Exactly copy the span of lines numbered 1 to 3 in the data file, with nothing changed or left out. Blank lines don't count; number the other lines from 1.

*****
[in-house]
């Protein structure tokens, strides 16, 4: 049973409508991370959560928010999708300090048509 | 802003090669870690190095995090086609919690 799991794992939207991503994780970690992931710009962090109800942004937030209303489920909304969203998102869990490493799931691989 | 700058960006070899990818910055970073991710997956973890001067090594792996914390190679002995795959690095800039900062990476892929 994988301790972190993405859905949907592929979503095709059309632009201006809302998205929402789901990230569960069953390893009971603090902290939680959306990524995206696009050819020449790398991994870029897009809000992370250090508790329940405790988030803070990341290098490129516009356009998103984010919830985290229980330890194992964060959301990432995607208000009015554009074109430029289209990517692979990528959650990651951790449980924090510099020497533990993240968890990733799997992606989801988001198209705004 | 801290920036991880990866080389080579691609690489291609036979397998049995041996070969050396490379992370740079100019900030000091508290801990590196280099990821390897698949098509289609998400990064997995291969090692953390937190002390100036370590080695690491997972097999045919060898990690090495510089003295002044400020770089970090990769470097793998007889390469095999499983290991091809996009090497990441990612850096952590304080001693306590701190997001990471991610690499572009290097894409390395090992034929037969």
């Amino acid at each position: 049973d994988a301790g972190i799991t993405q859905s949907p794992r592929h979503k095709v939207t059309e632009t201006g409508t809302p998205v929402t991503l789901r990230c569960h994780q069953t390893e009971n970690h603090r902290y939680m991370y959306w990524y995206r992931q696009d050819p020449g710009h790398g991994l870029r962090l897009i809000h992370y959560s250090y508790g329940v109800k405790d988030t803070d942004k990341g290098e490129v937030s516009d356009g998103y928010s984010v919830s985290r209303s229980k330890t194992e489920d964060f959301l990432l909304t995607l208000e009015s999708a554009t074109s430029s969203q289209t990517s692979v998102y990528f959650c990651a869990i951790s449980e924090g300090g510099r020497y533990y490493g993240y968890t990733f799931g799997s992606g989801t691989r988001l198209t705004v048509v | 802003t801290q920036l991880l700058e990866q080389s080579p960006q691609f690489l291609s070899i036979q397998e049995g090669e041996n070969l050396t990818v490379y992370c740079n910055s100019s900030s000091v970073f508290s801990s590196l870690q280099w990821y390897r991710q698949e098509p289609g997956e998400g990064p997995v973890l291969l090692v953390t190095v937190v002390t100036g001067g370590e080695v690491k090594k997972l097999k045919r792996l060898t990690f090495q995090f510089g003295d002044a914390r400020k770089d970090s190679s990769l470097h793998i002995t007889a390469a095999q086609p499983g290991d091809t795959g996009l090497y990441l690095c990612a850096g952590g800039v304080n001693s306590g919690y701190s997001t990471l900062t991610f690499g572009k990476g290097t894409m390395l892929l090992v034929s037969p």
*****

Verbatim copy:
[in-house]
């Protein structure tokens, strides 16, 4: 049973409508991370959560928010999708300090048509 | 802003090669870690190095995090086609919690 799991794992939207991503994780970690992931710009962090109800942004937030209303489920909304969203998102869990490493799931691989 | 700058960006070899990818910055970073991710997956973890001067090594792996914390190679002995795959690095800039900062990476892929 994988301790972190993405859905949907592929979503095709059309632009201006809302998205929402789901990230569960069953390893009971603090902290939680959306990524995206696009050819020449790398991994870029897009809000992370250090508790329940405790988030803070990341290098490129516009356009998103984010919830985290229980330890194992964060959301990432995607208000009015554009074109430029289209990517692979990528959650990651951790449980924090510099020497533990993240968890990733799997992606989801988001198209705004 | 801290920036991880990866080389080579691609690489291609036979397998049995041996070969050396490379992370740079100019900030000091508290801990590196280099990821390897698949098509289609998400990064997995291969090692953390937190002390100036370590080695690491997972097999045919060898990690090495510089003295002044400020770089970090990769470097793998007889390469095999499983290991091809996009090497990441990612850096952590304080001693306590701190997001990471991610690499572009290097894409390395090992034929037969």
């Amino acid at each position: 049973d994988a301790g972190i799991t993405q859905s949907p794992r592929h979503k095709v939207t059309e632009t201006g409508t809302p998205v929402t991503l789901r990230c569960h994780q069953t390893e009971n970690h603090r902290y939680m991370y959306w990524y995206r992931q696009d050819p020449g710009h790398g991994l870029r962090l897009i809000h992370y959560s250090y508790g329940v109800k405790d988030t803070d942004k990341g290098e490129v937030s516009d356009g998103y928010s984010v919830s985290r209303s229980k330890t194992e489920d964060f959301l990432l909304t995607l208000e009015s999708a554009t074109s430029s969203q289209t990517s692979v998102y990528f959650c990651a869990i951790s449980e924090g300090g510099r020497y533990y490493g993240y968890t990733f799931g799997s992606g989801t691989r988001l198209t705004v048509v | 802003t801290q920036l991880l700058e990866q080389s080579p960006q691609f690489l291609s070899i036979q397998e049995g090669e041996n070969l050396t990818v490379y992370c740079n910055s100019s900030s000091v970073f508290s801990s590196l870690q280099w990821y390897r991710q698949e098509p289609g997956e998400g990064p997995v973890l291969l090692v953390t190095v937190v002390t100036g001067g370590e080695v690491k090594k997972l097999k045919r792996l060898t990690f090495q995090f510089g003295d002044a914390r400020k770089d970090s190679s990769l470097h793998i002995t007889a390469a095999q086609p499983g290991d091809t795959g996009l090497y990441l690095c990612a850096g952590g800039v304080n001693s306590g919690y701190s997001t990471l900062t991610f690499g572009k990476g290097t894409m390395l892929l090992v034929s037969p």